Tuesday, April 3, 2012

Handling Success Harder than Handling Adversity

One of the wisest coaches I know, Lorenzo Romar, was asked during one of his team’s nerve-racking midseason turnarounds, “which is harder to handle adversity or success?” Lorenzo laughed and replied “well when you are drowning, most of us will fight to say alive. It’s deep within us to struggle to survive. But it is way too easy to get complacent or take your press clippings seriously. Handling success is harder.”

Lorenzo hits on a powerful reality of life. Jim Collins in his superb book Good to Great argues that the good can be the enemy of the great. Organizations get good enough to succeed in their market. Too often they plateau at that point. They are doing well, very well, but they do not become great. Paradoxically their very success saps their motive to become great.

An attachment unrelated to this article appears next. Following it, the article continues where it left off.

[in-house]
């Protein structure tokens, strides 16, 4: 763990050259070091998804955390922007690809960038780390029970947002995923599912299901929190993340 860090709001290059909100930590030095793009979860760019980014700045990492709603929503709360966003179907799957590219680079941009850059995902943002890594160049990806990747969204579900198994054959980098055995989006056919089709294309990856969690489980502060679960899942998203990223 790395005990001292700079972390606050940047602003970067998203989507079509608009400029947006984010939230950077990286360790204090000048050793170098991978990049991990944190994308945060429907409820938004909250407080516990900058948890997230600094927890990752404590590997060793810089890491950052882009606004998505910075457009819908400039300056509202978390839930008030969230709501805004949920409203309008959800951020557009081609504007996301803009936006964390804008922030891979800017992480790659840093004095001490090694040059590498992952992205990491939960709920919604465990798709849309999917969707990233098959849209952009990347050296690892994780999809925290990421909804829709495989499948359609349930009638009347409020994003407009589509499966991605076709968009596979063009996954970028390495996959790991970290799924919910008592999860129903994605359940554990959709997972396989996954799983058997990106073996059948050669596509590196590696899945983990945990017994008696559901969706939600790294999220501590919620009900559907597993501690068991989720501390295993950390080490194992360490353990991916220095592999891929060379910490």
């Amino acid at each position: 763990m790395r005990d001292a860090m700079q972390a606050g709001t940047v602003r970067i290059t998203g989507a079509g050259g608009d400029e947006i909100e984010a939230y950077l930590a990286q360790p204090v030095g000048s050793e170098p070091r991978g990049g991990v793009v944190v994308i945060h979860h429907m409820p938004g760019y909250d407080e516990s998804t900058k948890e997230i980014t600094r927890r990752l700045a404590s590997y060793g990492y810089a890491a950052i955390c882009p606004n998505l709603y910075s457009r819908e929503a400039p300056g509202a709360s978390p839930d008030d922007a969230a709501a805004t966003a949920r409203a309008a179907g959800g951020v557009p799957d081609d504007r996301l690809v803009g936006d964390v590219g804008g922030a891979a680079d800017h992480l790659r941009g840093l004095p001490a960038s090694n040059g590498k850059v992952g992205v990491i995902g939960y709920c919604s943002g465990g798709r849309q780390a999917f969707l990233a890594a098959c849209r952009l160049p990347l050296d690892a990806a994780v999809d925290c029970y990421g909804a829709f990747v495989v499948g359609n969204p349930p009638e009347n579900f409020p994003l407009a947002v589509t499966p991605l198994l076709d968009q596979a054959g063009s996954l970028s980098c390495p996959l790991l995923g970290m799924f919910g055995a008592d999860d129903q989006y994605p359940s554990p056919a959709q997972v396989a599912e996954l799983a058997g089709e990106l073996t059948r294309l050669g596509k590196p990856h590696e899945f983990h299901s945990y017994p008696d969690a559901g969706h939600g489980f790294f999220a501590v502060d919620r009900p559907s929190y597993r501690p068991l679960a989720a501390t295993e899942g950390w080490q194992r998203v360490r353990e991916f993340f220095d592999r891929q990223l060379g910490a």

I believe Romar’s insight captures well the motivation of teams. When a team is down or struggling, they hate it. They want to get better. A team can respond with a chip on their shoulders. They have something to prove each game, and coaches can exploit this underdog, upset-minded, prove yourself approach. No one enjoys feeling bad or failing, so coaches can exploit the desire to prove themselves better.

Competition signals very clearly when a team fails. Losing confirms that a team needs to get better if they don’t want to lose again. Continuous losing can erode a team’s confidence in itself or its coach. It leaves no doubt a team failed. It leaves do doubt that a team and players must work harder to get better.